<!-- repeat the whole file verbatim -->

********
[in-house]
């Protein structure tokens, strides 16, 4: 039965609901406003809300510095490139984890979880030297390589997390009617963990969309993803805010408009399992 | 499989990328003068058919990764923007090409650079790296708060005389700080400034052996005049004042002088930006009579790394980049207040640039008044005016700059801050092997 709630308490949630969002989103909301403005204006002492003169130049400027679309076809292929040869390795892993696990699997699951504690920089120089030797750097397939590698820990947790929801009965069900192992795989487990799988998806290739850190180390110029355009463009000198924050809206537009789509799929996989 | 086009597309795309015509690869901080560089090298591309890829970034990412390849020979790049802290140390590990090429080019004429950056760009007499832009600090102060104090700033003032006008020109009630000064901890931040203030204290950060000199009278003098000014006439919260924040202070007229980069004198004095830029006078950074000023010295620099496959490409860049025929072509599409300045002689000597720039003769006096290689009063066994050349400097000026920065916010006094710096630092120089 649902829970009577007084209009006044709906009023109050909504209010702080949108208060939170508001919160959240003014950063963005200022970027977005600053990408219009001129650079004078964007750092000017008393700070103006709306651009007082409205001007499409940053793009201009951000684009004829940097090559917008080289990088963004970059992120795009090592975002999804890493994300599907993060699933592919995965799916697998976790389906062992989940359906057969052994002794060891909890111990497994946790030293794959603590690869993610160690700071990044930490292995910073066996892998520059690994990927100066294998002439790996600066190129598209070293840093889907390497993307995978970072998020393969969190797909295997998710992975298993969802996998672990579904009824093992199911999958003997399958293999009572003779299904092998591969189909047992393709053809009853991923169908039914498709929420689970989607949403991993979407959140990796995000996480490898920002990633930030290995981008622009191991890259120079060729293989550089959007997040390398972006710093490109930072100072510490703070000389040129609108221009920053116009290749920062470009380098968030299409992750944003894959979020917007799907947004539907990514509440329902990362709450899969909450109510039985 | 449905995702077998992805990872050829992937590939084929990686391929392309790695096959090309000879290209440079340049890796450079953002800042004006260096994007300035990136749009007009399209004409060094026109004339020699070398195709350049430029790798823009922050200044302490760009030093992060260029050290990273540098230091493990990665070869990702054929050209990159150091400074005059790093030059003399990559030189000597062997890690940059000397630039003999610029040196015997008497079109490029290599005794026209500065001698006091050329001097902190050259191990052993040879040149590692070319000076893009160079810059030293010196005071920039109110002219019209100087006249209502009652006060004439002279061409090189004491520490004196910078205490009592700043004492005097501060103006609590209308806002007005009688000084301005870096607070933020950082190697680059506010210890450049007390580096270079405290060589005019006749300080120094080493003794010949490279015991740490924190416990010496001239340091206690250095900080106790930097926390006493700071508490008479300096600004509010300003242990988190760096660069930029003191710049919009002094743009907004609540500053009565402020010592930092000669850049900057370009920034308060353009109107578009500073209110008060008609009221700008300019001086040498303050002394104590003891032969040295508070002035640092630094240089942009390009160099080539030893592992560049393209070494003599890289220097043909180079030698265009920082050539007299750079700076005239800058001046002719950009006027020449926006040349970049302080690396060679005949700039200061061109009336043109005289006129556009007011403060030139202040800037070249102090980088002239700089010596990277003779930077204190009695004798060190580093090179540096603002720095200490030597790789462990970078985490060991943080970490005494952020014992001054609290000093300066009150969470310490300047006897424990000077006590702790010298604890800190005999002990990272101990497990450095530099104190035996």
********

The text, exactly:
[in-house]
């Protein structure tokens, strides 16, 4: 039965609901406003809300510095490139984890979880030297390589997390009617963990969309993803805010408009399992 | 499989990328003068058919990764923007090409650079790296708060005389700080400034052996005049004042002088930006009579790394980049207040640039008044005016700059801050092997 709630308490949630969002989103909301403005204006002492003169130049400027679309076809292929040869390795892993696990699997699951504690920089120089030797750097397939590698820990947790929801009965069900192992795989487990799988998806290739850190180390110029355009463009000198924050809206537009789509799929996989 | 086009597309795309015509690869901080560089090298591309890829970034990412390849020979790049802290140390590990090429080019004429950056760009007499832009600090102060104090700033003032006008020109009630000064901890931040203030204290950060000199009278003098000014006439919260924040202070007229980069004198004095830029006078950074000023010295620099496959490409860049025929072509599409300045002689000597720039003769006096290689009063066994050349400097000026920065916010006094710096630092120089 649902829970009577007084209009006044709906009023109050909504209010702080949108208060939170508001919160959240003014950063963005200022970027977005600053990408219009001129650079004078964007750092000017008393700070103006709306651009007082409205001007499409940053793009201009951000684009004829940097090559917008080289990088963004970059992120795009090592975002999804890493994300599907993060699933592919995965799916697998976790389906062992989940359906057969052994002794060891909890111990497994946790030293794959603590690869993610160690700071990044930490292995910073066996892998520059690994990927100066294998002439790996600066190129598209070293840093889907390497993307995978970072998020393969969190797909295997998710992975298993969802996998672990579904009824093992199911999958003997399958293999009572003779299904092998591969189909047992393709053809009853991923169908039914498709929420689970989607949403991993979407959140990796995000996480490898920002990633930030290995981008622009191991890259120079060729293989550089959007997040390398972006710093490109930072100072510490703070000389040129609108221009920053116009290749920062470009380098968030299409992750944003894959979020917007799907947004539907990514509440329902990362709450899969909450109510039985 | 449905995702077998992805990872050829992937590939084929990686391929392309790695096959090309000879290209440079340049890796450079953002800042004006260096994007300035990136749009007009399209004409060094026109004339020699070398195709350049430029790798823009922050200044302490760009030093992060260029050290990273540098230091493990990665070869990702054929050209990159150091400074005059790093030059003399990559030189000597062997890690940059000397630039003999610029040196015997008497079109490029290599005794026209500065001698006091050329001097902190050259191990052993040879040149590692070319000076893009160079810059030293010196005071920039109110002219019209100087006249209502009652006060004439002279061409090189004491520490004196910078205490009592700043004492005097501060103006609590209308806002007005009688000084301005870096607070933020950082190697680059506010210890450049007390580096270079405290060589005019006749300080120094080493003794010949490279015991740490924190416990010496001239340091206690250095900080106790930097926390006493700071508490008479300096600004509010300003242990988190760096660069930029003191710049919009002094743009907004609540500053009565402020010592930092000669850049900057370009920034308060353009109107578009500073209110008060008609009221700008300019001086040498303050002394104590003891032969040295508070002035640092630094240089942009390009160099080539030893592992560049393209070494003599890289220097043909180079030698265009920082050539007299750079700076005239800058001046002719950009006027020449926006040349970049302080690396060679005949700039200061061109009336043109005289006129556009007011403060030139202040800037070249102090980088002239700089010596990277003779930077204190009695004798060190580093090179540096603002720095200490030597790789462990970078985490060991943080970490005494952020014992001054609290000093300066009150969470310490300047006897424990000077006590702790010298604890800190005999002990990272101990497990450095530099104190035996």